2014, Features, Interviews — June 16, 2014 at 9:00 am

Ian Anderson

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“When we talk about solo albums or the identity of Jethro Tull vs Ian Anderson, it doesn’t to me, nothing changes, I’m just doing what I do, after all these years living on the increasingly, incredible, unbelievable identity theft of a historical character’s name I would prefer my twilight years to be performed as Ian Anderson rather than Jethro Tull…”

From album release: Homo Erraticus is the new album from Jethro Tull frontman, released on Calliandra Records in conjunction with Kscope/Tombowler on April 14th. In 2012 Ian Anderson released Thick As A Brick 2, the follow-up to Jethro Tull’s legendary concept album. The album was a critical and commercial success, charting around the world. In April he returns with Homo Erraticus, his new studio album. The original Thick As A Brick album, released in 1972, was based around the poem of disgraced child prodigy Gerald Bostock. For Homo Erraticus Anderson is reunited with Bostock, using lyrics written by Gerald based on an old historical manuscript. The manuscript examines key events from throughout British history before going on to offer a number of prophecies for the future. Suitably dramatised and exaggerated by Bostock as metaphors for modern life, he presented Anderson with ideas for 14 songs, which have now been set to music. The result is Homo Erraticus.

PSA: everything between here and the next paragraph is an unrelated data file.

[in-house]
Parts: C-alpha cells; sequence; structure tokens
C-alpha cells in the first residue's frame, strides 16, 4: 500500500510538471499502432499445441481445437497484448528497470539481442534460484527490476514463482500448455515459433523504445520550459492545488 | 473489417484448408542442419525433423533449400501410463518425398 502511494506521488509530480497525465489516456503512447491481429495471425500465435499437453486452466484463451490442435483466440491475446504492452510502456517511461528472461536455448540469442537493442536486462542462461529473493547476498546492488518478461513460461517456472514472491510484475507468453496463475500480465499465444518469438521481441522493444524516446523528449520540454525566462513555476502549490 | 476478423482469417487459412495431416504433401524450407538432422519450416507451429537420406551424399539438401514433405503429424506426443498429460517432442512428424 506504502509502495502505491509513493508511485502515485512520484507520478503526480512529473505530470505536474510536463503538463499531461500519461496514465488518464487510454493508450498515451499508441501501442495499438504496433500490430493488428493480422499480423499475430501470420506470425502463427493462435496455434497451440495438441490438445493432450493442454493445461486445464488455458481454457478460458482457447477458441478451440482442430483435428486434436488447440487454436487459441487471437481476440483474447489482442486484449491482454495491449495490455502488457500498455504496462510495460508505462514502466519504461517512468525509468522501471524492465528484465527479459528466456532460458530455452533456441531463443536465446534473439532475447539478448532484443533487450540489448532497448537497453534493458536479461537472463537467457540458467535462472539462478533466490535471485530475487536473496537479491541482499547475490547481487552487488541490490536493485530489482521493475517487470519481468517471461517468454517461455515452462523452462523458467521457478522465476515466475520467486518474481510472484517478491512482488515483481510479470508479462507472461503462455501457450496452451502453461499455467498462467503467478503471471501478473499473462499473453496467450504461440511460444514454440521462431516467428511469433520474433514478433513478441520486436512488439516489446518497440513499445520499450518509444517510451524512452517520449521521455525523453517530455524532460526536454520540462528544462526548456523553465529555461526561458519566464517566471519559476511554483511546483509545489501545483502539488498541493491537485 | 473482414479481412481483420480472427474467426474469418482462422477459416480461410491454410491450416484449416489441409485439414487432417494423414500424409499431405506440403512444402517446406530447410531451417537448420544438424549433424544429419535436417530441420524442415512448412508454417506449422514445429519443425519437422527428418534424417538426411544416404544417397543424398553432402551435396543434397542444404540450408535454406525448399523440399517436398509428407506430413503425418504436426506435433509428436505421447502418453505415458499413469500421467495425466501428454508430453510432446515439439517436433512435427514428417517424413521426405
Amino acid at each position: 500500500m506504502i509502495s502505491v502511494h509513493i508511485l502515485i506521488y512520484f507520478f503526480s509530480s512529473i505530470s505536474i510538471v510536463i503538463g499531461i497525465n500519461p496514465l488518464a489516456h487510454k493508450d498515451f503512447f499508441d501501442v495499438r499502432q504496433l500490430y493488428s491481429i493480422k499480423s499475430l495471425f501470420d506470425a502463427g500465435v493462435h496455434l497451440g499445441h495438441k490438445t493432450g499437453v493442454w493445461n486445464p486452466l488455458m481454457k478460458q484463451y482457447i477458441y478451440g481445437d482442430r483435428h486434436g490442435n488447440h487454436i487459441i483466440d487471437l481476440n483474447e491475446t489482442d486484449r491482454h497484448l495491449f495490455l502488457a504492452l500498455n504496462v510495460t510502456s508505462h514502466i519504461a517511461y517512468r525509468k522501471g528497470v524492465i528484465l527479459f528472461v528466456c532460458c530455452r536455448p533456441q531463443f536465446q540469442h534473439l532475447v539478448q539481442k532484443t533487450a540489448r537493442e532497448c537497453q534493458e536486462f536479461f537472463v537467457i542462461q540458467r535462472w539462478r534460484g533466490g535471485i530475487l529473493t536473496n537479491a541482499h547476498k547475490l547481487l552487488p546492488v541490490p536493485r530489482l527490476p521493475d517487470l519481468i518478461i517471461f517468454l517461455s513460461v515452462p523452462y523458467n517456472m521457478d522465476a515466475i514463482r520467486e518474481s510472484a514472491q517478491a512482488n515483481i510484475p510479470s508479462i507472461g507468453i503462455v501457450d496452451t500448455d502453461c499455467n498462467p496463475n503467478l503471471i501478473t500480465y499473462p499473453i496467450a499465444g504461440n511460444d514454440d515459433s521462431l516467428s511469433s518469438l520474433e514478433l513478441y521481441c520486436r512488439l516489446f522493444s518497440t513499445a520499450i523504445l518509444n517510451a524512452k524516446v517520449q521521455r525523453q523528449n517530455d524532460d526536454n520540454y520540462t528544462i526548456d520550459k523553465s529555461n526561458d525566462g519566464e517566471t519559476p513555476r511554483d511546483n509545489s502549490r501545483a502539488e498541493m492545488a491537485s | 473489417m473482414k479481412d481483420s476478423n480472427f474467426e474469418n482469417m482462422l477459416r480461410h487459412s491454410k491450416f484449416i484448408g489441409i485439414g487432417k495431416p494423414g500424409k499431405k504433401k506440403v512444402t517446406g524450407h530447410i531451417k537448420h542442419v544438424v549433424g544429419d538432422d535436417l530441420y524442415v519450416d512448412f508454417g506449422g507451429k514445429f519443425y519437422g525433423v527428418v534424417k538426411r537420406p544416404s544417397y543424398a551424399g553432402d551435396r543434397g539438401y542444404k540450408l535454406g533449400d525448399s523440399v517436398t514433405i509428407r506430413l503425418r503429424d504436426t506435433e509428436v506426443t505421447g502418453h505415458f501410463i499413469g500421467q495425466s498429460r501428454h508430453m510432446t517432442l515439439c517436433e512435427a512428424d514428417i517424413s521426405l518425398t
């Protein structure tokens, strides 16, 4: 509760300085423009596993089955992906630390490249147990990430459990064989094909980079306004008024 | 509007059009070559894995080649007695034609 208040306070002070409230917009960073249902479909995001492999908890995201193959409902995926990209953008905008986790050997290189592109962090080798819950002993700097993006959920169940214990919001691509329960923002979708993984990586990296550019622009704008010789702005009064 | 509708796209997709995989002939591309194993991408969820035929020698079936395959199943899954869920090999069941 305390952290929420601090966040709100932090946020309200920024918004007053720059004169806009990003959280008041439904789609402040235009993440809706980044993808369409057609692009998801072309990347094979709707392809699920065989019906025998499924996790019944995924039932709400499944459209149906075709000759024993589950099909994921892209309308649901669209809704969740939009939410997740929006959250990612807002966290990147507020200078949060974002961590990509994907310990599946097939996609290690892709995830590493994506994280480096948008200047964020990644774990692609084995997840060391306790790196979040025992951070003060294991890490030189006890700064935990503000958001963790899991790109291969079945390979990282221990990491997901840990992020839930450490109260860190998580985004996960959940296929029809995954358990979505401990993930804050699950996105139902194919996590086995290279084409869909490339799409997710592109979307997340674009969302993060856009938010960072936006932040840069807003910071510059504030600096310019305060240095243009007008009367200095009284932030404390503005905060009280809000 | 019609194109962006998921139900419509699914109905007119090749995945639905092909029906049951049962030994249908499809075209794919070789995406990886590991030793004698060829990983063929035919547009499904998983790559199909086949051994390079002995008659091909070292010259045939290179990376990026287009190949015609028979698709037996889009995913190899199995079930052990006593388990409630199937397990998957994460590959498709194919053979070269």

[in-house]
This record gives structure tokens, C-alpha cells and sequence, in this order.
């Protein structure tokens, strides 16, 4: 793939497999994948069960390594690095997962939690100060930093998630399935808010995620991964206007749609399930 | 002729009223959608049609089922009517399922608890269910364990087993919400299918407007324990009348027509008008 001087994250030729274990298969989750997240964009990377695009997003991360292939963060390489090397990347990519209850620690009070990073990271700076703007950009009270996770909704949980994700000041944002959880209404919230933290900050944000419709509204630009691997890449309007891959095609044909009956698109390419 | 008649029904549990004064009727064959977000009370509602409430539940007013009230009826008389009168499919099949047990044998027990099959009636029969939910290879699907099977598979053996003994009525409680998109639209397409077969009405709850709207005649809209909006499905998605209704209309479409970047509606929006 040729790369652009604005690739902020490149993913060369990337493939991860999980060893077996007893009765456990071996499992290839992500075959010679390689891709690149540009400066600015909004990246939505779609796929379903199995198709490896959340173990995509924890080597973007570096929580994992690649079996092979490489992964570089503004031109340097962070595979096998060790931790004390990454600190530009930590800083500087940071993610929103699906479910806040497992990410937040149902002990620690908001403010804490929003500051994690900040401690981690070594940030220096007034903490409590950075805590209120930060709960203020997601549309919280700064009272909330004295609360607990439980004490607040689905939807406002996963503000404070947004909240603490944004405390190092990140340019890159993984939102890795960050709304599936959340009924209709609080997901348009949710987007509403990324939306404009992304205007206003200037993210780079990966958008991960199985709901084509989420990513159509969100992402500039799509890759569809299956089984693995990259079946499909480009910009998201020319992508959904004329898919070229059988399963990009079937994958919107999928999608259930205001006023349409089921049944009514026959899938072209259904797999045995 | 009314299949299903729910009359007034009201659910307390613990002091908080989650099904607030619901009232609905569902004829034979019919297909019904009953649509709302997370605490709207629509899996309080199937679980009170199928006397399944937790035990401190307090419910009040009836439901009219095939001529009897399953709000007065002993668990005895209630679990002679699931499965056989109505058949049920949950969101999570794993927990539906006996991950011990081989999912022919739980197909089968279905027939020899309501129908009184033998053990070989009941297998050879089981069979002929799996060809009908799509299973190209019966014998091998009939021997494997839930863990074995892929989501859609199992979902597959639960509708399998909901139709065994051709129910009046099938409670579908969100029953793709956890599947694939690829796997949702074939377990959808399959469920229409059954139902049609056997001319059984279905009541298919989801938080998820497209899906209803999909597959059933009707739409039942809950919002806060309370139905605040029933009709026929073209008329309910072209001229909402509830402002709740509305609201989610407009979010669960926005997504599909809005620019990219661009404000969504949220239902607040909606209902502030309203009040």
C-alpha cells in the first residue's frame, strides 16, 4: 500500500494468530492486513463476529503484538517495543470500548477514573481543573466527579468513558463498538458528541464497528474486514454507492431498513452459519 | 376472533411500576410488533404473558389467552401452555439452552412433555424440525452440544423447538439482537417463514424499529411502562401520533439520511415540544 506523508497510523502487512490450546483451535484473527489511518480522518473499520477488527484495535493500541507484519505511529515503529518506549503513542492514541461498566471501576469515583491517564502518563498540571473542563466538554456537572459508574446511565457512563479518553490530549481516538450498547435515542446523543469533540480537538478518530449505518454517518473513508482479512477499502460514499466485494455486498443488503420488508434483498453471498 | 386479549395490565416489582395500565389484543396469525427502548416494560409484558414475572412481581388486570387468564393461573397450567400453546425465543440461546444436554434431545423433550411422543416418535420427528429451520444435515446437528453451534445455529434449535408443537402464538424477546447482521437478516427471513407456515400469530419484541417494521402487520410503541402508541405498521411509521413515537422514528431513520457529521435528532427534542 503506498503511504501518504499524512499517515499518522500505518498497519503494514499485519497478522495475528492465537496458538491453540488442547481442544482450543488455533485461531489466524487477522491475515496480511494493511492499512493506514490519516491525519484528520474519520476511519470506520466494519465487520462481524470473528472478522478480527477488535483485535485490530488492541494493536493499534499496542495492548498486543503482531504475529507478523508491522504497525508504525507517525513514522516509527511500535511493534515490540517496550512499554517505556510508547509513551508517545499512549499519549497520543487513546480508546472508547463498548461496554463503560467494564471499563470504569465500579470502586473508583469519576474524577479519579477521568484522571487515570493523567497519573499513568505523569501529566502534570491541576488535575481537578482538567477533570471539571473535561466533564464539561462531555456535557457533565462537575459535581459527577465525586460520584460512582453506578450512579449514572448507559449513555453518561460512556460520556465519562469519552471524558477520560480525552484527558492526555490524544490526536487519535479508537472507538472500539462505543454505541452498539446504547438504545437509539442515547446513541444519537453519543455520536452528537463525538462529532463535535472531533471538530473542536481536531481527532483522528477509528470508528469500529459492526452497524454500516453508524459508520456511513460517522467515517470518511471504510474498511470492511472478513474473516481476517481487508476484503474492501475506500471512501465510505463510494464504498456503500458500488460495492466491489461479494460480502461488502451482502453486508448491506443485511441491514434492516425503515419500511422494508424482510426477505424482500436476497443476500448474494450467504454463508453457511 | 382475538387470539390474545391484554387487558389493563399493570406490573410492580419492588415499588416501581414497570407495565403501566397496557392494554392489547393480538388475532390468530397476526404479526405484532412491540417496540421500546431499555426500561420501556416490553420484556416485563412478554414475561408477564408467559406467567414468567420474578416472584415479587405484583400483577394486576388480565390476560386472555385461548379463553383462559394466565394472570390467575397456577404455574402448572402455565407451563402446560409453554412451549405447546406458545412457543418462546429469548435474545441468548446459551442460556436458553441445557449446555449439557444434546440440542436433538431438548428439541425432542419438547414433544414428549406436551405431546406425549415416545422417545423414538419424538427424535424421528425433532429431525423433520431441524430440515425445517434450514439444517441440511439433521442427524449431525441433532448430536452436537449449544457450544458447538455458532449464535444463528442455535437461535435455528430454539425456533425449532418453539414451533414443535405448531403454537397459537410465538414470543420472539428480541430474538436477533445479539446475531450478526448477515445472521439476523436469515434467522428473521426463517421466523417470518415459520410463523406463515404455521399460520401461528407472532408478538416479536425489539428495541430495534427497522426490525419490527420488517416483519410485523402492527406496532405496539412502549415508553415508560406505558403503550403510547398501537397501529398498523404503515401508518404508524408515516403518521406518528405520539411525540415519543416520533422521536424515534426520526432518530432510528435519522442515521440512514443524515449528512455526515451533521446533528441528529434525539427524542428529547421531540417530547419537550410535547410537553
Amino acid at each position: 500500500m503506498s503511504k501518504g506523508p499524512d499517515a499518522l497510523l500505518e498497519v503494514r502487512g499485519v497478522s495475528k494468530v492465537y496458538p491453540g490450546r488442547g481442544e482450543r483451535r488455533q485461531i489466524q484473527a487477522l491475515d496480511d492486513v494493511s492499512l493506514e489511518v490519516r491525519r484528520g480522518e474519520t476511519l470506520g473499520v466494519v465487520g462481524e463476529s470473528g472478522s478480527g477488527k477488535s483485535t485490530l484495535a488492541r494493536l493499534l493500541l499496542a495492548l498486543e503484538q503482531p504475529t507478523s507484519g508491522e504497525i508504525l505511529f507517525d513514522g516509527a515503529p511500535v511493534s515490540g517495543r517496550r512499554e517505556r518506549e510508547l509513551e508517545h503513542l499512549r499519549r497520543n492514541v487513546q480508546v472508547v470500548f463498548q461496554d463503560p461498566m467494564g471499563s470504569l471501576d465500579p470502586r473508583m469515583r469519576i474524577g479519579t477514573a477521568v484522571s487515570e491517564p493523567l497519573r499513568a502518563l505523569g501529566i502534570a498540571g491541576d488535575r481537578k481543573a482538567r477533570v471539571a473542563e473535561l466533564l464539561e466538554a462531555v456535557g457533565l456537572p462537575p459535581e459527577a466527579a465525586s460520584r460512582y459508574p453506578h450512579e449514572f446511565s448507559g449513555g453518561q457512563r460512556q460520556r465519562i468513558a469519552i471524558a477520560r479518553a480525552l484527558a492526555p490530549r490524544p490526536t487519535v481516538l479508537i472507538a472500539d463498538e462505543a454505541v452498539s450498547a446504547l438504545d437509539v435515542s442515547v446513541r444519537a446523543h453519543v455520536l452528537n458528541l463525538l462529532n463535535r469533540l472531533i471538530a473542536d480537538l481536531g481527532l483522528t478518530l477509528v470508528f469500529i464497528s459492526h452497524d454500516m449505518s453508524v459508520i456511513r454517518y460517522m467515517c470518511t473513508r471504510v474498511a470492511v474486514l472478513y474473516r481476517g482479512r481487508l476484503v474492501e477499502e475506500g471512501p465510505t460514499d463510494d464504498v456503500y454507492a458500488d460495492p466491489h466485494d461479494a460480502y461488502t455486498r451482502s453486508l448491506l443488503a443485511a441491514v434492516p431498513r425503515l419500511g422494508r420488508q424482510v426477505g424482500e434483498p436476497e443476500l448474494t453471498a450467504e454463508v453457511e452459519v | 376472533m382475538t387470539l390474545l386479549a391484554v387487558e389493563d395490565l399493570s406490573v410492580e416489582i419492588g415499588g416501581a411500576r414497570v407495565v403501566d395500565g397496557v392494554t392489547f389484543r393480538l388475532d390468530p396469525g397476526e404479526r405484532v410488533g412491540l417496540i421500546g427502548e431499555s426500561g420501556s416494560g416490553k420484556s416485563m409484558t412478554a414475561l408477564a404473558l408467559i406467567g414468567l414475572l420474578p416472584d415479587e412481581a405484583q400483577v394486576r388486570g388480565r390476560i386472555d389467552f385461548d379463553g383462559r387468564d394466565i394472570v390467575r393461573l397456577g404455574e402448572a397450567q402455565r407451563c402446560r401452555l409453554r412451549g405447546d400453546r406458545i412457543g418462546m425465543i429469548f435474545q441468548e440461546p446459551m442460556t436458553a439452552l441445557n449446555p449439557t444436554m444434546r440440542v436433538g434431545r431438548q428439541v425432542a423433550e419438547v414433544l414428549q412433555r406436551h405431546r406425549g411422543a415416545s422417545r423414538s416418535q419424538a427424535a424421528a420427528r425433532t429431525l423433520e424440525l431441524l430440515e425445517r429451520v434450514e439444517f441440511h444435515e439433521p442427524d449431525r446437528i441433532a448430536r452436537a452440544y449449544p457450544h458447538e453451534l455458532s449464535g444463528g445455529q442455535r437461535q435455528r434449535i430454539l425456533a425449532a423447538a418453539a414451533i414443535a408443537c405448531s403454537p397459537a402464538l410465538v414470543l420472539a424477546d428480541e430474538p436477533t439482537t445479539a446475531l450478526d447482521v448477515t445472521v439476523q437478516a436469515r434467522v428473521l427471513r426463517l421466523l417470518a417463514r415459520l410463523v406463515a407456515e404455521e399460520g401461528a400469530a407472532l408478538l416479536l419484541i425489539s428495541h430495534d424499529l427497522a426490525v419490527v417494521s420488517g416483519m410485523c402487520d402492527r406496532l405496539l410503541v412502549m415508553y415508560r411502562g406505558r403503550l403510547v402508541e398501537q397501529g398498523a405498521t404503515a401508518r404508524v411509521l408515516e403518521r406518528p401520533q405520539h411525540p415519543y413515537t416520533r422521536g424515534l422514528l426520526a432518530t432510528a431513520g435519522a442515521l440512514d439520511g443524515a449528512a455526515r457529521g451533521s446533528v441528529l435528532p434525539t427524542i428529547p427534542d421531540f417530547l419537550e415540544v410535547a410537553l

We had a chat with a legend of the music industry, Ian Anderson who you’ll know from Jethro Tull, but going out now under his own name, he talked to us about his upcoming Australian tour, why music resonates with people after so long as well as new music and about how the flute workd with Rock and Roll…

You’re about to announce a tour of Australia, what can fans expect at these upcoming solo shows?
Well… expectations are a dangerous thing, what they will get is what you really mean, what they will get at these particular seven shows in Australia /New Zealand, they won’t be getting the same production tour as for instance in The USA or Europe or we’ve just done in The UK, because we didn’t visit Australia / New Zealand back in 2012 / 2013 when we were doing the ‘Thick As A Brick’ production tour. So we’re going to backtrack a little bit to present a show which contains a big chunk of ‘Tick As A Brick’ material and then we go on to the best of Jethro Tull including some elements of the new album ‘Homo Erraticus’. So it’s more of the big picture of what we’ve been doing in the last three years and it’s perhaps in a way more apt as it was indeed 1972 on our first trip to Australia when we arrived off the plane to play ‘Thick As A Brick’ so it is a perhaps truly an anniversary concert in presenting that big block of music in a fairly authentic way with a lot of video and theatrical stuff is something we didn’t get a chance to do two years ago so we’re catching up now.